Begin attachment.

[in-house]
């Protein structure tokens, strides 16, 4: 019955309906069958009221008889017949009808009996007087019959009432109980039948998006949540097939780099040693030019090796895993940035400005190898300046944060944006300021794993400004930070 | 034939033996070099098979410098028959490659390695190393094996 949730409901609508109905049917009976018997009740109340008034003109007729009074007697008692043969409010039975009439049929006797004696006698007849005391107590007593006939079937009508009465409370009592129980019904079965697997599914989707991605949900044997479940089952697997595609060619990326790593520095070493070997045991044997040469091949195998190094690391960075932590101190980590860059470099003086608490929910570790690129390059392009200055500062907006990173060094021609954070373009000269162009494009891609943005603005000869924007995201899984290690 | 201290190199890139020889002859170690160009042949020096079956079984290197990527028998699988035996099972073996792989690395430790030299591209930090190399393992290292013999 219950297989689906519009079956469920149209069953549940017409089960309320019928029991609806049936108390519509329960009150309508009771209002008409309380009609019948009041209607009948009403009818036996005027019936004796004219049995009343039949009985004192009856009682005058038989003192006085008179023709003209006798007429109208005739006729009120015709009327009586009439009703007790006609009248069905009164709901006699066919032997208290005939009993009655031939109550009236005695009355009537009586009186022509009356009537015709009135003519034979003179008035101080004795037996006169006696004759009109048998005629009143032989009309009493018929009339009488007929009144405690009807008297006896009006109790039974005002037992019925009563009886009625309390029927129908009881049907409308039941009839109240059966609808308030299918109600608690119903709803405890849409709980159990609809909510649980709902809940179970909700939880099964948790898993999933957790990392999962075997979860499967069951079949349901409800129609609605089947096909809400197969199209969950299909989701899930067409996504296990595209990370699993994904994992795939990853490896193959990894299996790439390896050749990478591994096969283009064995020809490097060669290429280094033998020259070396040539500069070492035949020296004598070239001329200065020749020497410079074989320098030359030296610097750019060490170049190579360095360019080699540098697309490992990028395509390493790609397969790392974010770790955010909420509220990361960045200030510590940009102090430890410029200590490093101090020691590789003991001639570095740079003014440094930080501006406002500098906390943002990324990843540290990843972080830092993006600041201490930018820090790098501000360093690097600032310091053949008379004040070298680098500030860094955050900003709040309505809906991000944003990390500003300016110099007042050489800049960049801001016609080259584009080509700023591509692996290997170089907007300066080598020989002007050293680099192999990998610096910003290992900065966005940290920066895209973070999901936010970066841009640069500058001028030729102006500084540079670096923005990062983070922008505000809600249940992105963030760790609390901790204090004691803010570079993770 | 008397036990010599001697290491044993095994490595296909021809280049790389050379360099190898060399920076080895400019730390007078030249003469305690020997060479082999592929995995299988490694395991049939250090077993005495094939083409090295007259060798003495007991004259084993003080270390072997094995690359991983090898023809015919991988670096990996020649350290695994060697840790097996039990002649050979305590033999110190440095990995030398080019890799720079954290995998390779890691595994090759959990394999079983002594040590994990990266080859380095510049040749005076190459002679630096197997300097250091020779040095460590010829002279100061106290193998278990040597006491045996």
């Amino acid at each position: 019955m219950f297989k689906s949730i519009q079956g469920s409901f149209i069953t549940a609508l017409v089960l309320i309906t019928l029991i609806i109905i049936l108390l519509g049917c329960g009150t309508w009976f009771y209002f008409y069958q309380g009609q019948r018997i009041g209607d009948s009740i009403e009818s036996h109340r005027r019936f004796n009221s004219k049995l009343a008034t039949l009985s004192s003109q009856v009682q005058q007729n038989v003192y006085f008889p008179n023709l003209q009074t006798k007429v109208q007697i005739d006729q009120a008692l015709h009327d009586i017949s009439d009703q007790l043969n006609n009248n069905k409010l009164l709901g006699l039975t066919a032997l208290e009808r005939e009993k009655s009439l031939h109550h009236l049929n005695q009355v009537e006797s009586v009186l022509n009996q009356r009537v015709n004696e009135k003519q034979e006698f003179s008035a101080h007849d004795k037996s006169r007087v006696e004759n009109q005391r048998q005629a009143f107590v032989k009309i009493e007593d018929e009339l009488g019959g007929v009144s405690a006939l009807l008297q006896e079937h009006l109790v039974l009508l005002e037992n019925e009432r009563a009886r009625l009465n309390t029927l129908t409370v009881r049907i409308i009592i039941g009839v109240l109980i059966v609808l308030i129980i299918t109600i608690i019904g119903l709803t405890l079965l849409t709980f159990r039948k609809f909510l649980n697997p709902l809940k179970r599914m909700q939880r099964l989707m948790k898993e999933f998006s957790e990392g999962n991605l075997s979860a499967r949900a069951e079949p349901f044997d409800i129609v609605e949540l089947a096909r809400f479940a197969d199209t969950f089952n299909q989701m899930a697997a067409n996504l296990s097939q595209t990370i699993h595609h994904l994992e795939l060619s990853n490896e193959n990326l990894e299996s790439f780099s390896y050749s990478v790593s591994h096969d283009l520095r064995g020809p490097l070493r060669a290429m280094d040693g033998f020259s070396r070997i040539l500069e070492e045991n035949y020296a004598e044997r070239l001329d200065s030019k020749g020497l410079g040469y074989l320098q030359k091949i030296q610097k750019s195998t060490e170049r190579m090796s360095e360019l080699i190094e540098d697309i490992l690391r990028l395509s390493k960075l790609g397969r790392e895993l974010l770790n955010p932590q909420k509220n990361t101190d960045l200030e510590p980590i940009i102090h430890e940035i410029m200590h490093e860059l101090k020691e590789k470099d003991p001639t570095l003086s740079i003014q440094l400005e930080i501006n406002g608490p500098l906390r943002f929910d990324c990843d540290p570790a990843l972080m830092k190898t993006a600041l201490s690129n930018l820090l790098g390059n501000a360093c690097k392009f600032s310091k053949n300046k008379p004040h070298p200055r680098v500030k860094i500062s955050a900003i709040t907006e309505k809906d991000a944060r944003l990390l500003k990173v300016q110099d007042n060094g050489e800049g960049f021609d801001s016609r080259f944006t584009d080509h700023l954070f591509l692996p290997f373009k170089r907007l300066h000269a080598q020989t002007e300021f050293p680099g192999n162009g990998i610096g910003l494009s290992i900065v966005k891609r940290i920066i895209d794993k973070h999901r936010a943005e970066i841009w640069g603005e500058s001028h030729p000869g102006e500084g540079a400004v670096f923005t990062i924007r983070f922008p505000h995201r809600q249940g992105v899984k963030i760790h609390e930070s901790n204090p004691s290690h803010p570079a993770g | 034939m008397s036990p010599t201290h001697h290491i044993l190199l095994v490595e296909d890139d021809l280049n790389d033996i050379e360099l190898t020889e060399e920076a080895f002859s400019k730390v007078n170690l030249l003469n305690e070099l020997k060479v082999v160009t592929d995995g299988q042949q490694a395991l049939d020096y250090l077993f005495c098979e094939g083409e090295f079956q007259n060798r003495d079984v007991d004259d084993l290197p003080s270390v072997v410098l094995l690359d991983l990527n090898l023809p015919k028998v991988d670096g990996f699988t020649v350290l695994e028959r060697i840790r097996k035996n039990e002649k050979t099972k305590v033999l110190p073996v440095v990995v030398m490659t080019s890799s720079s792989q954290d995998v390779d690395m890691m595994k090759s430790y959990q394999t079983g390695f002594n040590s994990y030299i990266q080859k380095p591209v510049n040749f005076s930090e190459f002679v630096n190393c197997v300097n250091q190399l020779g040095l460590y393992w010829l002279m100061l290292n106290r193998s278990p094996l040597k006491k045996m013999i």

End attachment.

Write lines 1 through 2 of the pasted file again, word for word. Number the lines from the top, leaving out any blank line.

[in-house]
């Protein structure tokens, strides 16, 4: 019955309906069958009221008889017949009808009996007087019959009432109980039948998006949540097939780099040693030019090796895993940035400005190898300046944060944006300021794993400004930070 | 034939033996070099098979410098028959490659390695190393094996 949730409901609508109905049917009976018997009740109340008034003109007729009074007697008692043969409010039975009439049929006797004696006698007849005391107590007593006939079937009508009465409370009592129980019904079965697997599914989707991605949900044997479940089952697997595609060619990326790593520095070493070997045991044997040469091949195998190094690391960075932590101190980590860059470099003086608490929910570790690129390059392009200055500062907006990173060094021609954070373009000269162009494009891609943005603005000869924007995201899984290690 | 201290190199890139020889002859170690160009042949020096079956079984290197990527028998699988035996099972073996792989690395430790030299591209930090190399393992290292013999 219950297989689906519009079956469920149209069953549940017409089960309320019928029991609806049936108390519509329960009150309508009771209002008409309380009609019948009041209607009948009403009818036996005027019936004796004219049995009343039949009985004192009856009682005058038989003192006085008179023709003209006798007429109208005739006729009120015709009327009586009439009703007790006609009248069905009164709901006699066919032997208290005939009993009655031939109550009236005695009355009537009586009186022509009356009537015709009135003519034979003179008035101080004795037996006169006696004759009109048998005629009143032989009309009493018929009339009488007929009144405690009807008297006896009006109790039974005002037992019925009563009886009625309390029927129908009881049907409308039941009839109240059966609808308030299918109600608690119903709803405890849409709980159990609809909510649980709902809940179970909700939880099964948790898993999933957790990392999962075997979860499967069951079949349901409800129609609605089947096909809400197969199209969950299909989701899930067409996504296990595209990370699993994904994992795939990853490896193959990894299996790439390896050749990478591994096969283009064995020809490097060669290429280094033998020259070396040539500069070492035949020296004598070239001329200065020749020497410079074989320098030359030296610097750019060490170049190579360095360019080699540098697309490992990028395509390493790609397969790392974010770790955010909420509220990361960045200030510590940009102090430890410029200590490093101090020691590789003991001639570095740079003014440094930080501006406002500098906390943002990324990843540290990843972080830092993006600041201490930018820090790098501000360093690097600032310091053949008379004040070298680098500030860094955050900003709040309505809906991000944003990390500003300016110099007042050489800049960049801001016609080259584009080509700023591509692996290997170089907007300066080598020989002007050293680099192999990998610096910003290992900065966005940290920066895209973070999901936010970066841009640069500058001028030729102006500084540079670096923005990062983070922008505000809600249940992105963030760790609390901790204090004691803010570079993770 | 008397036990010599001697290491044993095994490595296909021809280049790389050379360099190898060399920076080895400019730390007078030249003469305690020997060479082999592929995995299988490694395991049939250090077993005495094939083409090295007259060798003495007991004259084993003080270390072997094995690359991983090898023809015919991988670096990996020649350290695994060697840790097996039990002649050979305590033999110190440095990995030398080019890799720079954290995998390779890691595994090759959990394999079983002594040590994990990266080859380095510049040749005076190459002679630096197997300097250091020779040095460590010829002279100061106290193998278990040597006491045996």